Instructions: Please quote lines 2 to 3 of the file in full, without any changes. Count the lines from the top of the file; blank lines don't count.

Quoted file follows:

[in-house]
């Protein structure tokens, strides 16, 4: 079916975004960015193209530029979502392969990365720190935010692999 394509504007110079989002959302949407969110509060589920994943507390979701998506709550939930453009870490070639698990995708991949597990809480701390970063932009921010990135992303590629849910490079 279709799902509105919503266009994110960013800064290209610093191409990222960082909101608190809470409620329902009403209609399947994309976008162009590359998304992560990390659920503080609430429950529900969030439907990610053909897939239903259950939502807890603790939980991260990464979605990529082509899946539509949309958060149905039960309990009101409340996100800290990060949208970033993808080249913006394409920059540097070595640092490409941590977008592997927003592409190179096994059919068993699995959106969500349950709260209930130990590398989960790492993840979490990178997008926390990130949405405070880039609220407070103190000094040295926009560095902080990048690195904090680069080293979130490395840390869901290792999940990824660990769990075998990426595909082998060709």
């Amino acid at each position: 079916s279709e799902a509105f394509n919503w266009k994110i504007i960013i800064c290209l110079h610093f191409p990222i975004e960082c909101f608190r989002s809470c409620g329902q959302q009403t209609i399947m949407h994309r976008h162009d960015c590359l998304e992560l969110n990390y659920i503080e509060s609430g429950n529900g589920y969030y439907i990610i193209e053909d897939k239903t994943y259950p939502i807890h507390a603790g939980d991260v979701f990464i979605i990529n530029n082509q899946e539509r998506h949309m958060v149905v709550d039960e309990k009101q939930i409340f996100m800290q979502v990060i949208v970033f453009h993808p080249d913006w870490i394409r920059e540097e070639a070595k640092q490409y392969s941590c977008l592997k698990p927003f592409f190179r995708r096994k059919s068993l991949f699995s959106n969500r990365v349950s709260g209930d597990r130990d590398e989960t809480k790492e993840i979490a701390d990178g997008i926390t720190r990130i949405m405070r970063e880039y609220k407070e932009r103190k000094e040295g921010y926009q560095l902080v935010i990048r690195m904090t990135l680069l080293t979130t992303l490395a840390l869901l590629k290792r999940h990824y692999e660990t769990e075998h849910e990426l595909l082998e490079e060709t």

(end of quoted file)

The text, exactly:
């Protein structure tokens, strides 16, 4: 079916975004960015193209530029979502392969990365720190935010692999 394509504007110079989002959302949407969110509060589920994943507390979701998506709550939930453009870490070639698990995708991949597990809480701390970063932009921010990135992303590629849910490079 279709799902509105919503266009994110960013800064290209610093191409990222960082909101608190809470409620329902009403209609399947994309976008162009590359998304992560990390659920503080609430429950529900969030439907990610053909897939239903259950939502807890603790939980991260990464979605990529082509899946539509949309958060149905039960309990009101409340996100800290990060949208970033993808080249913006394409920059540097070595640092490409941590977008592997927003592409190179096994059919068993699995959106969500349950709260209930130990590398989960790492993840979490990178997008926390990130949405405070880039609220407070103190000094040295926009560095902080990048690195904090680069080293979130490395840390869901290792999940990824660990769990075998990426595909082998060709």
């Amino acid at each position: 079916s279709e799902a509105f394509n919503w266009k994110i504007i960013i800064c290209l110079h610093f191409p990222i975004e960082c909101f608190r989002s809470c409620g329902q959302q009403t209609i399947m949407h994309r976008h162009d960015c590359l998304e992560l969110n990390y659920i503080e509060s609430g429950n529900g589920y969030y439907i990610i193209e053909d897939k239903t994943y259950p939502i807890h507390a603790g939980d991260v979701f990464i979605i990529n530029n082509q899946e539509r998506h949309m958060v149905v709550d039960e309990k009101q939930i409340f996100m800290q979502v990060i949208v970033f453009h993808p080249d913006w870490i394409r920059e540097e070639a070595k640092q490409y392969s941590c977008l592997k698990p927003f592409f190179r995708r096994k059919s068993l991949f699995s959106n969500r990365v349950s709260g209930d597990r130990d590398e989960t809480k790492e993840i979490a701390d990178g997008i926390t720190r990130i949405m405070r970063e880039y609220k407070e932009r103190k000094e040295g921010y926009q560095l902080v935010i990048r690195m904090t990135l680069l080293t979130t992303l490395a840390l869901l590629k290792r999940h990824y692999e660990t769990e075998h849910e990426l595909l082998e490079e060709t």